The Village of Islington’s Mural Mosaic, where larger-than-life outdoor paintings surround buildings to tell the tale of Etobicoke’s past.
Some of my fondest memories as a child start with a very hot — humid summer day. If you're from Toronto, then you know exactly what I’m talking about... very sticky, uncomfortable but way better than winter. The one thing that made it bearable was dropping by the neighbourhood variety store, located just around the corner from my house. I would buy a popsicle which cost 5 cents. My first choice always was a chocolate popsicle. If I had an extra 5 cents, I would upgrade to a Buried Treasure — orange sherbet ice cream on a plastic stick. On the top part of the stick (which held the ice cream) was usually an animal or circus character. Sometimes you could find: cowboys, baseball players and several different types of train cars. The stores were usually packed pretty tight with a variety of goods and had a large freezer, fridge in the back. In the corner was a tall standing rack, that can be seen by the clerk and where people would slide their milk jugs down to get their 25 cent refund. My favourite spot in the whole store was the wall behind the front counter, where the clerk patiently waited to welcome customers. On that wall was the jackpot, the piece de resistance, endless shelves of candies…. and chocolate bars. For 10 cents you can get, Liquorice Shoestring Lace, Liquorice Babies, Cherry Sours, Double Bubble (some wrappers were tattoos, wet your skin then place it on the skin for just a few seconds, very cool), Pixy Stix, Sugar Daddy, Popeye Cigarettes, Red Wax Lips, Lik-m-aid and to finish it off, Atomic Fireballs. If I was on my way directly home and not hanging with my friends, I would grab my mom’s favourite in the world... Black Liquorice Pipes. Yuck! They were so disgusting, but she really loved them. The clerk would then drop them all in a small brown bag and if you were good, he would throw in a couple of extra pieces.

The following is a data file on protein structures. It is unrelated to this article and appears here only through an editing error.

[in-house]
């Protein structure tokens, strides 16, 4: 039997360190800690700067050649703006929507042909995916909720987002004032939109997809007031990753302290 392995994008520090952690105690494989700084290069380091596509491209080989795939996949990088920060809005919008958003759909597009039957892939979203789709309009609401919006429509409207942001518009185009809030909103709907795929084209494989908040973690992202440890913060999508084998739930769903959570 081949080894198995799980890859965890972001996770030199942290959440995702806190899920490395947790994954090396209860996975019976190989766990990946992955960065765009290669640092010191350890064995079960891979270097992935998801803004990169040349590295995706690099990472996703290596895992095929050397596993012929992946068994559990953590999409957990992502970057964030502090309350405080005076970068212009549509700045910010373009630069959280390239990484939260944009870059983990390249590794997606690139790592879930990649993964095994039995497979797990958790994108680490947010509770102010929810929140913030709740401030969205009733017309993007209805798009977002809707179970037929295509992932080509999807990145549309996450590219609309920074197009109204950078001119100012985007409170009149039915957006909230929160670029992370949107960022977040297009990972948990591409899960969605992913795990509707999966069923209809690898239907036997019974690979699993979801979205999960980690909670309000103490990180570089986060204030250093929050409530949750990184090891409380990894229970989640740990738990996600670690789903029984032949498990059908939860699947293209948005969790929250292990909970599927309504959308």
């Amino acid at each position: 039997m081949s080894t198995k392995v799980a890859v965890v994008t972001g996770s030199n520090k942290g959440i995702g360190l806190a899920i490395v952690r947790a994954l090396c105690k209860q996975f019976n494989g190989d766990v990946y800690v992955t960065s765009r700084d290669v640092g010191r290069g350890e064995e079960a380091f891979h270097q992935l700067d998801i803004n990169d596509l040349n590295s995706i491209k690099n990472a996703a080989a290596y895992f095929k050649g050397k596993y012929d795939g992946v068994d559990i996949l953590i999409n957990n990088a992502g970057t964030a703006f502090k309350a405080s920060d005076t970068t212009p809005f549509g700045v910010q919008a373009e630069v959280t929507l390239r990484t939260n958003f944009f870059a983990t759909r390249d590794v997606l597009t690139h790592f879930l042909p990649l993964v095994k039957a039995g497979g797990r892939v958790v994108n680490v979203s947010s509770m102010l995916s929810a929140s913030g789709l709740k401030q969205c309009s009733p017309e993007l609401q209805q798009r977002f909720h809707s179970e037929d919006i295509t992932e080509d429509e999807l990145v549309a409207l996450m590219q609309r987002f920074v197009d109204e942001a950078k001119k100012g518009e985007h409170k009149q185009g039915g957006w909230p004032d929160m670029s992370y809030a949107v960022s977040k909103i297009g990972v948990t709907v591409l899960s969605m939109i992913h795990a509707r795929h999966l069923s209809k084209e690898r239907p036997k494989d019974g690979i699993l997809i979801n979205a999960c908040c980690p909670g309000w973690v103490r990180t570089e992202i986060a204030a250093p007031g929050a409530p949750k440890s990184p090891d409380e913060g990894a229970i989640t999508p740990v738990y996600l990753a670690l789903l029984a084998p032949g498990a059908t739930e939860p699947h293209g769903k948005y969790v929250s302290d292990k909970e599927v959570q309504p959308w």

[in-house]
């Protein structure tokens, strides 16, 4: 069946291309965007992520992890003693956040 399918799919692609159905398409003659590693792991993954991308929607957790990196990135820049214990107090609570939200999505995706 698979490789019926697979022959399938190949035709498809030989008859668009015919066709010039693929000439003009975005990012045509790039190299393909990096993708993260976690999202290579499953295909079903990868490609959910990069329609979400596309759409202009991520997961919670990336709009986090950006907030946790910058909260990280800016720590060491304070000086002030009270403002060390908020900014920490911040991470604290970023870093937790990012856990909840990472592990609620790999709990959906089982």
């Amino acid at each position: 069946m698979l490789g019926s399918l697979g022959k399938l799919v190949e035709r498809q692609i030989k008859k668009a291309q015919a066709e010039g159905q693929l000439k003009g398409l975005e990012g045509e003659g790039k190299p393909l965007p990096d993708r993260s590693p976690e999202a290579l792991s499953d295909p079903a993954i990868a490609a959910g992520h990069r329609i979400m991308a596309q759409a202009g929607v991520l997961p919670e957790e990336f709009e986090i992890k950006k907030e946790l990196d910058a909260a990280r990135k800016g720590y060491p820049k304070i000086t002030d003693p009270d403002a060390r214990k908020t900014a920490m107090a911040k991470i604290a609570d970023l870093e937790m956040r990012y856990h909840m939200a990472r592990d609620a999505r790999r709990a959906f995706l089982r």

These stores have been a part of Toronto’s urban landscape for well over a century. Independently owned by mostly immigrants who moved to Canada. Their only wish, to give their children a better life than what they had. They worked long hours each day, 7 days a week, 365 days a year. Depending on the type of store, they would sell anything from bread and butter to milk and eggs and don’t forget their biggest sellers, magazines and cigarettes. My father used to send me there to buy him cigarettes either for Rothmans or Players depending on his mood. That’s right, back then it was legal for a kid to purchase cigarettes for your parents. The clerk recognized you and knew your parents very well. As a matter of fact, they knew everyone in the neighbourhood. They were a fixture there and as much a part of the community as any school or house in the area. Before the big changes in advertising from the government, especially regarding the tobacco companies. The owners would get paid to display store front signs to advertise a manufacture (mostly tobacco and soda pop companies) logos and in exchange the store name would be added for free. Although, vary few of the pop companies still remain but forgotten by their advertisers, the tobacco ones are long gone because of the changes over the years in the laws. That was a huge lost in extra revenue for those owners. As you walk around your city, there are still glimpses of some long ago stores. Abandoned stores some with windows covered in paper, the signs still exist as a reminder of the good ol' days.
To all those independent owners, who worked hard and helped enhanced my childhood. From the bottom of my heart, I thank you for the memories.